The Dead Sea

When we were in Israel, the weather was very unusual! (I can hear those of you who were on the trip laughing and I’m sorry, Shimon, but I had to get that in there somewhere!) As we continued our journey toward the Dead Sea, the plan had been to travel straight south through the West Bank, but mudslides caused by recent rains had closed that highway. An optional route through the disputed Palestinian territory was considered, but it was deemed unsafe as tour buses like ours are often stoned along that road! Instead, we took a much longer route that skirted around the West Bank.

As we traveled south, we left the fertile valleys of northern Israel where we saw fruit orchards and green fields and entered the desert where very little grows. As we began our descent toward the Dead Sea, the lowest spot on the planet at 427 metres below sea level, it was reminiscent of driving down into the Drumheller Valley here in Alberta, but on a much grander scale. Completely barren except for the occasional acacia tree, it had a strange beauty of it’s own. Suddenly the fears and grumbling of the Israelites as they wandered for 40 years in the desert, took on a whole new meaning for me. Without God’s provision of water, quail and manna, survival would have been absolutely impossible! (Exodus 16:1-17:7)

As soon as we’d settled into our hotel, most of us headed down to the beach. There was no way that the 13ºC (55ºF) air temperature was going to keep us from floating in the Dead Sea! This was our once in a lifetime chance and nothing was going to stop us!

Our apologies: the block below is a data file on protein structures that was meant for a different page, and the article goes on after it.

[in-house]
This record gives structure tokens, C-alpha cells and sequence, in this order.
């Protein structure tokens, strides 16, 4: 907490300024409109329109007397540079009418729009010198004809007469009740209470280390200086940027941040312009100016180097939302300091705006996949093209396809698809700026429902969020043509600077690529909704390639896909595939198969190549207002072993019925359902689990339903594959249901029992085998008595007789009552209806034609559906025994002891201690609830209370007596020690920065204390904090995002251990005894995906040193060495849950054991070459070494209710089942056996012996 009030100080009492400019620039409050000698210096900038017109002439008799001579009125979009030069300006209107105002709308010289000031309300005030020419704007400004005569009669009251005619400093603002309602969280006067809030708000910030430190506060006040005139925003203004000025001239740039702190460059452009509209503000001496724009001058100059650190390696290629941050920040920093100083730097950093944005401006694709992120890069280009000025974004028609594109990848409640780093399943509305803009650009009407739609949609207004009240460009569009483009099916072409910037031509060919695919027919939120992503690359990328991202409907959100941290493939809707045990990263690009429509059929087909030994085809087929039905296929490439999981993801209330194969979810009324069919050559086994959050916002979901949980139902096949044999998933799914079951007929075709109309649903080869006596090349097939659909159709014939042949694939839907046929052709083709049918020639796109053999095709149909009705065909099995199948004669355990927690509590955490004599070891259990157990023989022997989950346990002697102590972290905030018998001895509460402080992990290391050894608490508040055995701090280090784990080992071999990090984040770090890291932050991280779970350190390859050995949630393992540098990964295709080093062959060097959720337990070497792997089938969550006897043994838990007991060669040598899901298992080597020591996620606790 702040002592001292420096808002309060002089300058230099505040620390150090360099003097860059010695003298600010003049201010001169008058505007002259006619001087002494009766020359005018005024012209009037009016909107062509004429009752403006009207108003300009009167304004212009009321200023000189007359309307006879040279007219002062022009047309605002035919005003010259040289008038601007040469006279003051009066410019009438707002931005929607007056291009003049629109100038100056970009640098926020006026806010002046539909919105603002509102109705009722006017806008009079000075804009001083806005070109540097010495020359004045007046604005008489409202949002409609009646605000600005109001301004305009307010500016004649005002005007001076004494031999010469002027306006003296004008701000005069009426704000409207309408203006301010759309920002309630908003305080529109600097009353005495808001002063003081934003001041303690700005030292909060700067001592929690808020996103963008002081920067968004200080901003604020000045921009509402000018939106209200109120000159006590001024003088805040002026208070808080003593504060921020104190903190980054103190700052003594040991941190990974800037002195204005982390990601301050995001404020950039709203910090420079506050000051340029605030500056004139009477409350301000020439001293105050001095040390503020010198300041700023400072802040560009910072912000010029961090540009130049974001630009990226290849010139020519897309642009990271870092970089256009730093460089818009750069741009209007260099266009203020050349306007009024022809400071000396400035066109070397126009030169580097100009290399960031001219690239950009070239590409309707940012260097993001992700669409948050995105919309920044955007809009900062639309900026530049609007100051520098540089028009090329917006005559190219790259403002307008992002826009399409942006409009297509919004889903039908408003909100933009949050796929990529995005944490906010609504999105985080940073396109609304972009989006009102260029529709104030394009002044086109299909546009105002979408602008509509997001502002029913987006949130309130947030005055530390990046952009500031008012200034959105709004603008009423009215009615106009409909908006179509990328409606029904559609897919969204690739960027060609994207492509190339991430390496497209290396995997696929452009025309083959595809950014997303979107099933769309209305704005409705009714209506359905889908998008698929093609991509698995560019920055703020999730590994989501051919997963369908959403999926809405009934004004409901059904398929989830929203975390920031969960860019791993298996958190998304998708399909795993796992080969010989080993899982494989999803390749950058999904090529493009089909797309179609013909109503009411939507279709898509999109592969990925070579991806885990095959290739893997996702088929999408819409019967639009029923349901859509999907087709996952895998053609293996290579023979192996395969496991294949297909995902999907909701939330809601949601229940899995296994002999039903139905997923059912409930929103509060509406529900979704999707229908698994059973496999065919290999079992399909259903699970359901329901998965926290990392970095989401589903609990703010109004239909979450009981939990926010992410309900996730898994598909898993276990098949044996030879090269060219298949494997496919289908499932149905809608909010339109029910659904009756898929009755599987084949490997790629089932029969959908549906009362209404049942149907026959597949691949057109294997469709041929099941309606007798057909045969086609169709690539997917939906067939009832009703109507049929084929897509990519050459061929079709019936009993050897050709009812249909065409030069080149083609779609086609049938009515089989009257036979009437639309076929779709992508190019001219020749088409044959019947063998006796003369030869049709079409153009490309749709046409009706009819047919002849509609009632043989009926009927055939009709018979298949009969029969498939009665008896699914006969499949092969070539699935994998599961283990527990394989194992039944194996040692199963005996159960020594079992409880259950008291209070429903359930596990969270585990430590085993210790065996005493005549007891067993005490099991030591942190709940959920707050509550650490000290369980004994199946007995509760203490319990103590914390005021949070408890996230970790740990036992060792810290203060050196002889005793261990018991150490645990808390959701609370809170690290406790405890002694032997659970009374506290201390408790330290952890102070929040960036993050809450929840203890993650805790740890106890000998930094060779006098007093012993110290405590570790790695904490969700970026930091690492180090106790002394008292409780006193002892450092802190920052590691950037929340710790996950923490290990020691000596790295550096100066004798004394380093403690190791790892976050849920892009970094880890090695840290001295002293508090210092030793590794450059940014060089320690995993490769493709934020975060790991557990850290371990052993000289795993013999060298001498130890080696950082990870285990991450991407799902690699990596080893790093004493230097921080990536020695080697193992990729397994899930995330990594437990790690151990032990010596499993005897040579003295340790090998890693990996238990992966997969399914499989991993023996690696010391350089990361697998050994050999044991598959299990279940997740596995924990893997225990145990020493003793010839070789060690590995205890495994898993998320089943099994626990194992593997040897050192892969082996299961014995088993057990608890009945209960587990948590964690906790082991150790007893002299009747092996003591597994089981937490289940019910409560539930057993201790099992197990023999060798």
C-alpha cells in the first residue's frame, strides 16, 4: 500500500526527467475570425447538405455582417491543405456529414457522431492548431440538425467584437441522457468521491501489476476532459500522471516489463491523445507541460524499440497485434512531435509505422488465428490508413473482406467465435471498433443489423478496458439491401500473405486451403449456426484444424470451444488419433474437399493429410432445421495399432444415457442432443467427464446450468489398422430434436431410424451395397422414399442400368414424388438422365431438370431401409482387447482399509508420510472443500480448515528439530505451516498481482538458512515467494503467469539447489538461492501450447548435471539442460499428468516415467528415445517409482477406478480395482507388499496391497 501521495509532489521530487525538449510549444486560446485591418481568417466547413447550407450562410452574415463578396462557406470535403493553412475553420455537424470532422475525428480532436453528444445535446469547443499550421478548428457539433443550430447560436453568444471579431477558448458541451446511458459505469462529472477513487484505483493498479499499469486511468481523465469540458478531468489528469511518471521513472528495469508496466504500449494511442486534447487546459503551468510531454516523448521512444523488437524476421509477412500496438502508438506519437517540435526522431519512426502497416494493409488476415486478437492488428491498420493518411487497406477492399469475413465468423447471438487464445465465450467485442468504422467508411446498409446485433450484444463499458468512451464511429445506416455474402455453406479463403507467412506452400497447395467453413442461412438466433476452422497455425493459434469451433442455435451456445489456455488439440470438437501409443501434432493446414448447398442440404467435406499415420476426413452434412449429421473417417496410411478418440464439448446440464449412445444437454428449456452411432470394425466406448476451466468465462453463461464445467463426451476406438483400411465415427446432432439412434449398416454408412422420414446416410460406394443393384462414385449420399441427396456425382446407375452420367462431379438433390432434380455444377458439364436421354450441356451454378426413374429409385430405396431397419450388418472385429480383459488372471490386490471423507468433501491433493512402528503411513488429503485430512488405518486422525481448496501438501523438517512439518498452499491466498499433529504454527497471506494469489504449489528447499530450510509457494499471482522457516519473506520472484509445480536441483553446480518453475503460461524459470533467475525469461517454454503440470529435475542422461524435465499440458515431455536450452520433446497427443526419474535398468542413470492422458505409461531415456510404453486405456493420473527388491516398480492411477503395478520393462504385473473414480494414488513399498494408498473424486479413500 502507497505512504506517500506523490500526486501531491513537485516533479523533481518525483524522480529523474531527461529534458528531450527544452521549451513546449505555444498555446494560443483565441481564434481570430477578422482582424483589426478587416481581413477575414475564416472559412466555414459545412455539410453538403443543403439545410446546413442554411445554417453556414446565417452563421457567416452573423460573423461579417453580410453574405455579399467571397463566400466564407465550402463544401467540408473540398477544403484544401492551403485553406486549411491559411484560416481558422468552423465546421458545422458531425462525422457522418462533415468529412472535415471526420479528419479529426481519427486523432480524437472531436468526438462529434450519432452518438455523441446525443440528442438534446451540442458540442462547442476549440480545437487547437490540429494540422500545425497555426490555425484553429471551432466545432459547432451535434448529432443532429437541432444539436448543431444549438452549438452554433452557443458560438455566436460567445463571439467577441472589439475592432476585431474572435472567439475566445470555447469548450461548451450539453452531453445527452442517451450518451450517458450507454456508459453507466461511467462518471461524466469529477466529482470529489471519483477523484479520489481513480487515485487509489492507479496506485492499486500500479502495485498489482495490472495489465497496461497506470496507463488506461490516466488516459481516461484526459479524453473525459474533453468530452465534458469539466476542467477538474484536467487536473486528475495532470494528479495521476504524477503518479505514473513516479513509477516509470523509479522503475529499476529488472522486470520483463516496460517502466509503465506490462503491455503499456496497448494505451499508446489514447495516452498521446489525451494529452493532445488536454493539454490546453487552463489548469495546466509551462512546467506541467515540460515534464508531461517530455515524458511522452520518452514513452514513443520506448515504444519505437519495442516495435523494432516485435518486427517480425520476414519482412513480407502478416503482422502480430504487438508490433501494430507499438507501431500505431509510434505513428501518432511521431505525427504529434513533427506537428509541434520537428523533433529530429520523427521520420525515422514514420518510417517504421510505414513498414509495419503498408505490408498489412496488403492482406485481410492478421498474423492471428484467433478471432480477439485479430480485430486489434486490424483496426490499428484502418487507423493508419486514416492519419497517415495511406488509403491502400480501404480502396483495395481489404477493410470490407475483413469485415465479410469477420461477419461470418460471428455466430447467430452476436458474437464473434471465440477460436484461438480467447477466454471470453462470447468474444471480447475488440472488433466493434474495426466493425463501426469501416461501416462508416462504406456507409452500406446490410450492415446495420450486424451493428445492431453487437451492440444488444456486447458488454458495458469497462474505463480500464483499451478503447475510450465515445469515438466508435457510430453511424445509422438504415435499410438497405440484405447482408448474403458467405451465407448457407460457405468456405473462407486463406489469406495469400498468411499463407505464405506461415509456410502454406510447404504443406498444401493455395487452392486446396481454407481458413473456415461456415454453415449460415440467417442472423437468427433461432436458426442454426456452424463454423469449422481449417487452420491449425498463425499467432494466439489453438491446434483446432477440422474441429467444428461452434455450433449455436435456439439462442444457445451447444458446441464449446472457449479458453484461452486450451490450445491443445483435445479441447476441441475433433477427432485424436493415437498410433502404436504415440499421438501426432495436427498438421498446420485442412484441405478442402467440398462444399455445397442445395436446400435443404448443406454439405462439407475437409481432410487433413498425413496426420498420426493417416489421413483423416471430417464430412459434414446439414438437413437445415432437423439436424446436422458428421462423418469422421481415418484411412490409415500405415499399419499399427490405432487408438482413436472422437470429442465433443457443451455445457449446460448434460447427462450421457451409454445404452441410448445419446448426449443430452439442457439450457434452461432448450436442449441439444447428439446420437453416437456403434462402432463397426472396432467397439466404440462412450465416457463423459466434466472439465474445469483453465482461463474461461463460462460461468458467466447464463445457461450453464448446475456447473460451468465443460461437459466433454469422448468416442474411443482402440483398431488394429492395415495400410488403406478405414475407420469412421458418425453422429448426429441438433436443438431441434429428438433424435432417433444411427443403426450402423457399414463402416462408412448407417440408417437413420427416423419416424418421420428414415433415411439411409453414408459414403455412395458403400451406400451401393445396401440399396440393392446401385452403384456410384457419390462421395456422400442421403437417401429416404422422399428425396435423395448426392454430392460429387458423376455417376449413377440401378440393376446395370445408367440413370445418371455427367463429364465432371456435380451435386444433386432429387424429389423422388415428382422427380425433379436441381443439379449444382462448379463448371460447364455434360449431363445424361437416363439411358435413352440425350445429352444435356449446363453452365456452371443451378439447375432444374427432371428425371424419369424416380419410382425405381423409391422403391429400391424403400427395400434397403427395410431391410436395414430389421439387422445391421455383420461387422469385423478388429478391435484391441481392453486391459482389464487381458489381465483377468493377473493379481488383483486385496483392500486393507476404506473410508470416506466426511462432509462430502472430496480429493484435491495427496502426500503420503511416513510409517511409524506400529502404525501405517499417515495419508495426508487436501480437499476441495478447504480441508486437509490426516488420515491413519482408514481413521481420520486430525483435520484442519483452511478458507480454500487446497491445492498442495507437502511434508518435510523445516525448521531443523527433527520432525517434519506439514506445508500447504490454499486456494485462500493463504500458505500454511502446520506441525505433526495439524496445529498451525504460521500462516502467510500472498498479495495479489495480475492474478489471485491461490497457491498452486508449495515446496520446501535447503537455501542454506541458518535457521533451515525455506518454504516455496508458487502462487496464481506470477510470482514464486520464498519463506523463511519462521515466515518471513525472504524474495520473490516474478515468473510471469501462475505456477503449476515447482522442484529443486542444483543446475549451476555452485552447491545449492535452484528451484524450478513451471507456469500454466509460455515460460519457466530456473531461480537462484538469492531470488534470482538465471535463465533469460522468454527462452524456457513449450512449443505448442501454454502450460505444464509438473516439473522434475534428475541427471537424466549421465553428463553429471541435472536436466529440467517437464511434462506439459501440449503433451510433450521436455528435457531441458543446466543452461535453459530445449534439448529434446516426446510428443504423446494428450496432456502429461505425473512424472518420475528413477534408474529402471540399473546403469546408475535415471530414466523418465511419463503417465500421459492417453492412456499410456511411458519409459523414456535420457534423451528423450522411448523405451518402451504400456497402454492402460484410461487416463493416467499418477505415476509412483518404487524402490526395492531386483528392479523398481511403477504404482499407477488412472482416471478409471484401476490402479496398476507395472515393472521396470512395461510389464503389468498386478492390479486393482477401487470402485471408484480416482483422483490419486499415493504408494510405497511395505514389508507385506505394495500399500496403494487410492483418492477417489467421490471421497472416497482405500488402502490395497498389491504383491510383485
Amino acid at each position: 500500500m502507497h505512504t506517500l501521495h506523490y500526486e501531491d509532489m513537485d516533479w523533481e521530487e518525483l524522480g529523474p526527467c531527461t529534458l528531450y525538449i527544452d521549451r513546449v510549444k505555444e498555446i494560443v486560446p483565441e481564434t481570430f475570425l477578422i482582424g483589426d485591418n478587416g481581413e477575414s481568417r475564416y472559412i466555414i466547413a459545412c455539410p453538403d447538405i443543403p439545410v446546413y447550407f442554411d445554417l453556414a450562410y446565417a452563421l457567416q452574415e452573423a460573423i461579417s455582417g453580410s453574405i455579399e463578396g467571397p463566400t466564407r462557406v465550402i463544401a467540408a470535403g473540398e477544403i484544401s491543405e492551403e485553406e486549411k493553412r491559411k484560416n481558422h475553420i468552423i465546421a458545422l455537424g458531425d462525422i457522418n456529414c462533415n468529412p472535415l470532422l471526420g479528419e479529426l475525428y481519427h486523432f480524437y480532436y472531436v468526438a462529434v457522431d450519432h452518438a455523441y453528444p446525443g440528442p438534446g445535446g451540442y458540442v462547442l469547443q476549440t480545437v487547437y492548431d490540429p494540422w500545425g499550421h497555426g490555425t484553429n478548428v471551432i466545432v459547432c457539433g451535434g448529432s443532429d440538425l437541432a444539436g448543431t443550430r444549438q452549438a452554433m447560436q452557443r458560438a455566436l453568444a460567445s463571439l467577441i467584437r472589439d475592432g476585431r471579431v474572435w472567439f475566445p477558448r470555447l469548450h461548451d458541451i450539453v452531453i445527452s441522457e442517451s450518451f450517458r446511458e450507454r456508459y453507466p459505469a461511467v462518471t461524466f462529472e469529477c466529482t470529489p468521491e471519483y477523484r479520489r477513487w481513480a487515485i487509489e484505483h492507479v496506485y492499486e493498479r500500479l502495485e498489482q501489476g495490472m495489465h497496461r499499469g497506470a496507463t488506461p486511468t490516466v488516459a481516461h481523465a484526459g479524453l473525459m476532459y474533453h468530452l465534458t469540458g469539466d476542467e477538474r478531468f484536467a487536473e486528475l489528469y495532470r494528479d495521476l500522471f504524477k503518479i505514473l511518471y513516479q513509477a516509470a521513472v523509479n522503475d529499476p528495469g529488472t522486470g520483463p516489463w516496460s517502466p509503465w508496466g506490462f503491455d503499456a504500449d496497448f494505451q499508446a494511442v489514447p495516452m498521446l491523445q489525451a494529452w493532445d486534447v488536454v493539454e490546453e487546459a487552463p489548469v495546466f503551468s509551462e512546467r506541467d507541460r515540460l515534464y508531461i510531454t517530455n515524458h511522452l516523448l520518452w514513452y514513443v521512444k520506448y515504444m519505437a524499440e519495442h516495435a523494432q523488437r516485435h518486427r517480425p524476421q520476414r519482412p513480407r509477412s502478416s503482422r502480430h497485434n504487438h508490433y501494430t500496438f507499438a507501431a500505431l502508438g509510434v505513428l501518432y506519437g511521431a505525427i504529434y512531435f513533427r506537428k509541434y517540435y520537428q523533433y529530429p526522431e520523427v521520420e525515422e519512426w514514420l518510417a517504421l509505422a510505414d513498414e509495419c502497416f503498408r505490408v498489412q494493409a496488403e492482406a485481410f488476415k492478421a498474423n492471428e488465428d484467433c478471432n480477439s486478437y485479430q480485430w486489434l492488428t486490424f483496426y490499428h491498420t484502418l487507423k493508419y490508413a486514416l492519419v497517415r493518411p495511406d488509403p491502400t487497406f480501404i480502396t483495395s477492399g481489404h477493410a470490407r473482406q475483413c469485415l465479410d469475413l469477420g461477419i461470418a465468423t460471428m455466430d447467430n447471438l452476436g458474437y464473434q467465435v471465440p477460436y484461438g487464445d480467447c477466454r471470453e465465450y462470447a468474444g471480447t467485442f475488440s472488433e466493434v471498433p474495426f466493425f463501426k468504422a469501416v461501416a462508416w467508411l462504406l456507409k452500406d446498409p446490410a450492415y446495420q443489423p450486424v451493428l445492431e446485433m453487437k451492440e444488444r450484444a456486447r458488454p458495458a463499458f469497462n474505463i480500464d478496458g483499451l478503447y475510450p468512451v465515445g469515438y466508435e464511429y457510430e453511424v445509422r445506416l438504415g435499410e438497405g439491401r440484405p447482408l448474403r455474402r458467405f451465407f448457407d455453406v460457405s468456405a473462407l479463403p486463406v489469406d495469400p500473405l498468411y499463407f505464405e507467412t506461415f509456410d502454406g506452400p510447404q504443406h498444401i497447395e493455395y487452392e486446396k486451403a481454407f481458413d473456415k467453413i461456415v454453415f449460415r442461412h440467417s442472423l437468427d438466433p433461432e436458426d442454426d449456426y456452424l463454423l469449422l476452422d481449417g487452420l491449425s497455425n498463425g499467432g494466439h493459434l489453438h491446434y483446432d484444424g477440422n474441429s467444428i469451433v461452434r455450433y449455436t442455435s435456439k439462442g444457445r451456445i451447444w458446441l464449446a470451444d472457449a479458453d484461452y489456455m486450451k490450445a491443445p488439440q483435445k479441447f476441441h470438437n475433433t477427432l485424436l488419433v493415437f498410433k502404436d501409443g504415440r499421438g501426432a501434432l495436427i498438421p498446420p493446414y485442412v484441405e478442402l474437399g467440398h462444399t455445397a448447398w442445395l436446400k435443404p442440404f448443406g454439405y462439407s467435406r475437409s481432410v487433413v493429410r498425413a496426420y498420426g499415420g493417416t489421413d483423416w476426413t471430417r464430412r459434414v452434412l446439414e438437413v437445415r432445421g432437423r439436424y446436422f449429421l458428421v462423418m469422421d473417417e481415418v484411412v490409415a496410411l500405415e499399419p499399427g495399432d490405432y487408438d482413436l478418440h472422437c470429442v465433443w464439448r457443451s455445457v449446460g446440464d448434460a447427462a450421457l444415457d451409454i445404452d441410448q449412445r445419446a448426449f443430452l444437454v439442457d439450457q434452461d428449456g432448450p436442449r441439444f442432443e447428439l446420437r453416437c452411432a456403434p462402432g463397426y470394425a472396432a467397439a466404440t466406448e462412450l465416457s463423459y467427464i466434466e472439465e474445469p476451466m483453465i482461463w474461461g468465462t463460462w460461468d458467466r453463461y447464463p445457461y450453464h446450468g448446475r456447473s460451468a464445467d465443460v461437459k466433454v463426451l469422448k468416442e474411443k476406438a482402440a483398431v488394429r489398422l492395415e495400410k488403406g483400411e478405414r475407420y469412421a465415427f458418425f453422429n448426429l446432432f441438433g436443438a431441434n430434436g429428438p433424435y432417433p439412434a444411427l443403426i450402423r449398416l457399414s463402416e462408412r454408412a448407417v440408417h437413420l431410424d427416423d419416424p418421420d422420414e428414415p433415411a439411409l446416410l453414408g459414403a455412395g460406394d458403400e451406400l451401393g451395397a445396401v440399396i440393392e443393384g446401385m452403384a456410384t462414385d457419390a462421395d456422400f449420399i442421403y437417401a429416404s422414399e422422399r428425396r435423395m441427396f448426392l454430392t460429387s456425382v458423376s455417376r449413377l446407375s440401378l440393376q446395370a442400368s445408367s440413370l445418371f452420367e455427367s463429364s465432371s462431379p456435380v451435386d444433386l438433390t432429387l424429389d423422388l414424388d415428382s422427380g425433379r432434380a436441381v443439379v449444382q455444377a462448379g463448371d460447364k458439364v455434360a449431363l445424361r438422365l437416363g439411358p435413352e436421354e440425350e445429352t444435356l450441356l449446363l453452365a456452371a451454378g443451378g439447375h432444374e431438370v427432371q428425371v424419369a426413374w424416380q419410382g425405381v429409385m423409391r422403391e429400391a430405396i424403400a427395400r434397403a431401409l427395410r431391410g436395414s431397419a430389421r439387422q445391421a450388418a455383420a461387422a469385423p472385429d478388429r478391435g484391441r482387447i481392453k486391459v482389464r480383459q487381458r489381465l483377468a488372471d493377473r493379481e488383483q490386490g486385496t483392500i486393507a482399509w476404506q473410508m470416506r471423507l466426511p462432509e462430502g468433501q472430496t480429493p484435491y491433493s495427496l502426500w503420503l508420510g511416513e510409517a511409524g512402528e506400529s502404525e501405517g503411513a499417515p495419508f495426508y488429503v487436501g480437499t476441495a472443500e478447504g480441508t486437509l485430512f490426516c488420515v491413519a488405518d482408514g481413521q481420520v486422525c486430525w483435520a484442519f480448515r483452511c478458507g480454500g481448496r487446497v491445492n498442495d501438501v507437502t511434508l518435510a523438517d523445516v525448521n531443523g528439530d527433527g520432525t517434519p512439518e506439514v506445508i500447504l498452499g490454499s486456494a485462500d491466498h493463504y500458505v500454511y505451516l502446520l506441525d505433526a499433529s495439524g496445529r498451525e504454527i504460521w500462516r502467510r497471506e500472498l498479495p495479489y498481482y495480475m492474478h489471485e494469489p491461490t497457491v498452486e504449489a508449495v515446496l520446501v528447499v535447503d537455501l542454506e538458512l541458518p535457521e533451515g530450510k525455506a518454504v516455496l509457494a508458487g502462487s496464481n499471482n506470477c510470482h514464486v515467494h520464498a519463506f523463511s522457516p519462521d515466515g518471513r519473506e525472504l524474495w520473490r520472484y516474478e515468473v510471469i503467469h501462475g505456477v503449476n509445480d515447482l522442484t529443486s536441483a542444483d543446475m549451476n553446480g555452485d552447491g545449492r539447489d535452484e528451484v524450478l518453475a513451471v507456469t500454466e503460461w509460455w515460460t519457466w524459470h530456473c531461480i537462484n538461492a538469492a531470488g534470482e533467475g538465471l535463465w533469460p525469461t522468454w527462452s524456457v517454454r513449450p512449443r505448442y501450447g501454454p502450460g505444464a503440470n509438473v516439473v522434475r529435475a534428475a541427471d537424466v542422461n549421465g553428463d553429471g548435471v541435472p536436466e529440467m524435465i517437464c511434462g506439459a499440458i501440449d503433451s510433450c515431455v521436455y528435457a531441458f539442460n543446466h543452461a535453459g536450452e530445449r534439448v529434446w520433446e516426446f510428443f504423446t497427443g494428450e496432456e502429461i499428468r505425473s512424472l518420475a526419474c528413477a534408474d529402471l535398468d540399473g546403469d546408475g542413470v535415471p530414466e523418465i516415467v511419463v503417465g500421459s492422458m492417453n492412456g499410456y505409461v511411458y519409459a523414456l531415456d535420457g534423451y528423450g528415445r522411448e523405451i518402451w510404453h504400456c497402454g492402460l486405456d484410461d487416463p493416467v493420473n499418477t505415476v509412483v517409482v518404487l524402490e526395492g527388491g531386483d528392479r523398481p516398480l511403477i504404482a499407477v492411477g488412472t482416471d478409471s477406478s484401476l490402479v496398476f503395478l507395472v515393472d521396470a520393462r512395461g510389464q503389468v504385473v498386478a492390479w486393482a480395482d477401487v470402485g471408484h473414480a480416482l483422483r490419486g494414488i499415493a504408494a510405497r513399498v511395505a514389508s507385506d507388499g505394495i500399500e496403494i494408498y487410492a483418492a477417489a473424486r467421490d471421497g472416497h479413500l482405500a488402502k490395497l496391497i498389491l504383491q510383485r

I knew that the Dead Sea was significantly saltier than the ocean, making it much easier to float in, but I had no idea that it was actually more than 8 times as salty! In fact, I think it would be impossible not to float in it! Or perhaps I should say, on it, as the buoyancy is so great that your body really does seem to lie on top of the water. All one has to do is lie back and your legs automatically rise to the surface. It actually takes effort to push them back down into the water to stand up! The high salinity makes the Dead Sea a harsh environment in which plants and animals cannot flourish, hence its name and the very bleak appearance of the seaside area.

Eventually the cold drove us back into the hotel where we spent well over an hour soaking in the heated indoor/outdoor pool that is filled with water from the sea. What a wonderful way to unwind after the intensity of the trip so far! Most of us stayed in the water until the salt began to make our skin tingle. Afterward, even the men commented on how awesome and smooth their skin felt!




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